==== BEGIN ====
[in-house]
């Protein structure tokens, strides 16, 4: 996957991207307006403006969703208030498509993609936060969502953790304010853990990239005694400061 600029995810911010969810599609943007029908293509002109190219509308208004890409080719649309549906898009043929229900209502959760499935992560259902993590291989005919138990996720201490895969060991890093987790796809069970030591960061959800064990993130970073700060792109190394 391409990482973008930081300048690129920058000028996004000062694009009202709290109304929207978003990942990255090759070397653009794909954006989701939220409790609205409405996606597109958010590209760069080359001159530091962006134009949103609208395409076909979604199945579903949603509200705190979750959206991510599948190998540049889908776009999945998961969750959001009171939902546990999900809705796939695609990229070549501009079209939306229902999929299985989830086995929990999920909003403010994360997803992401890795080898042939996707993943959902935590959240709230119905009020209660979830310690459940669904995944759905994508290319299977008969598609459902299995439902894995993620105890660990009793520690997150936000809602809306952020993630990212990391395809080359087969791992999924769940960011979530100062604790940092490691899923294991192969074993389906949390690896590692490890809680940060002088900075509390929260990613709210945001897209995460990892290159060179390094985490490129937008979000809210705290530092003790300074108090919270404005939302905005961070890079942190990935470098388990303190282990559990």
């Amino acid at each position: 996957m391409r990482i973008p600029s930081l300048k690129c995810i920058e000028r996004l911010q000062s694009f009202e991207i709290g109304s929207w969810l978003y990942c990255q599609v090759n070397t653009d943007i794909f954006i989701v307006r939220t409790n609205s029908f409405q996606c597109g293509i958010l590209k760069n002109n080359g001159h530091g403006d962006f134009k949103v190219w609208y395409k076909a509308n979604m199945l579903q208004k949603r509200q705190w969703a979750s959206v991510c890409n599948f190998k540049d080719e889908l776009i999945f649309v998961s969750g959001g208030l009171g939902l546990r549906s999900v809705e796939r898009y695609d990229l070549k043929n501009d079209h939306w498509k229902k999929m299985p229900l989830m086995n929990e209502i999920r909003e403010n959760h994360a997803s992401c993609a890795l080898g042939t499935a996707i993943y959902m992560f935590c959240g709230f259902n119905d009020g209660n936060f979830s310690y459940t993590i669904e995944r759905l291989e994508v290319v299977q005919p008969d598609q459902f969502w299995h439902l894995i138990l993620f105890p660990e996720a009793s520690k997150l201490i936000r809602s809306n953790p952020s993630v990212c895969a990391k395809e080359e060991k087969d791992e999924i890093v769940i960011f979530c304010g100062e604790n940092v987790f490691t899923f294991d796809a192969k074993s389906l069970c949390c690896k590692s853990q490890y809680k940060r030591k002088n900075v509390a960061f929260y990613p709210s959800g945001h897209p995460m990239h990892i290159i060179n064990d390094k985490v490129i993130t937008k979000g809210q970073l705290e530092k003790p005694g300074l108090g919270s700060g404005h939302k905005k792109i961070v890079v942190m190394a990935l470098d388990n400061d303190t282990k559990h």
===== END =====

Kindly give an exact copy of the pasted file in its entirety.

[in-house]
């Protein structure tokens, strides 16, 4: 996957991207307006403006969703208030498509993609936060969502953790304010853990990239005694400061 600029995810911010969810599609943007029908293509002109190219509308208004890409080719649309549906898009043929229900209502959760499935992560259902993590291989005919138990996720201490895969060991890093987790796809069970030591960061959800064990993130970073700060792109190394 391409990482973008930081300048690129920058000028996004000062694009009202709290109304929207978003990942990255090759070397653009794909954006989701939220409790609205409405996606597109958010590209760069080359001159530091962006134009949103609208395409076909979604199945579903949603509200705190979750959206991510599948190998540049889908776009999945998961969750959001009171939902546990999900809705796939695609990229070549501009079209939306229902999929299985989830086995929990999920909003403010994360997803992401890795080898042939996707993943959902935590959240709230119905009020209660979830310690459940669904995944759905994508290319299977008969598609459902299995439902894995993620105890660990009793520690997150936000809602809306952020993630990212990391395809080359087969791992999924769940960011979530100062604790940092490691899923294991192969074993389906949390690896590692490890809680940060002088900075509390929260990613709210945001897209995460990892290159060179390094985490490129937008979000809210705290530092003790300074108090919270404005939302905005961070890079942190990935470098388990303190282990559990």
């Amino acid at each position: 996957m391409r990482i973008p600029s930081l300048k690129c995810i920058e000028r996004l911010q000062s694009f009202e991207i709290g109304s929207w969810l978003y990942c990255q599609v090759n070397t653009d943007i794909f954006i989701v307006r939220t409790n609205s029908f409405q996606c597109g293509i958010l590209k760069n002109n080359g001159h530091g403006d962006f134009k949103v190219w609208y395409k076909a509308n979604m199945l579903q208004k949603r509200q705190w969703a979750s959206v991510c890409n599948f190998k540049d080719e889908l776009i999945f649309v998961s969750g959001g208030l009171g939902l546990r549906s999900v809705e796939r898009y695609d990229l070549k043929n501009d079209h939306w498509k229902k999929m299985p229900l989830m086995n929990e209502i999920r909003e403010n959760h994360a997803s992401c993609a890795l080898g042939t499935a996707i993943y959902m992560f935590c959240g709230f259902n119905d009020g209660n936060f979830s310690y459940t993590i669904e995944r759905l291989e994508v290319v299977q005919p008969d598609q459902f969502w299995h439902l894995i138990l993620f105890p660990e996720a009793s520690k997150l201490i936000r809602s809306n953790p952020s993630v990212c895969a990391k395809e080359e060991k087969d791992e999924i890093v769940i960011f979530c304010g100062e604790n940092v987790f490691t899923f294991d796809a192969k074993s389906l069970c949390c690896k590692s853990q490890y809680k940060r030591k002088n900075v509390a960061f929260y990613p709210s959800g945001h897209p995460m990239h990892i290159i060179n064990d390094k985490v490129i993130t937008k979000g809210q970073l705290e530092k003790p005694g300074l108090g919270s700060g404005h939302k905005k792109i961070v890079v942190m190394a990935l470098d388990n400061d303190t282990k559990h």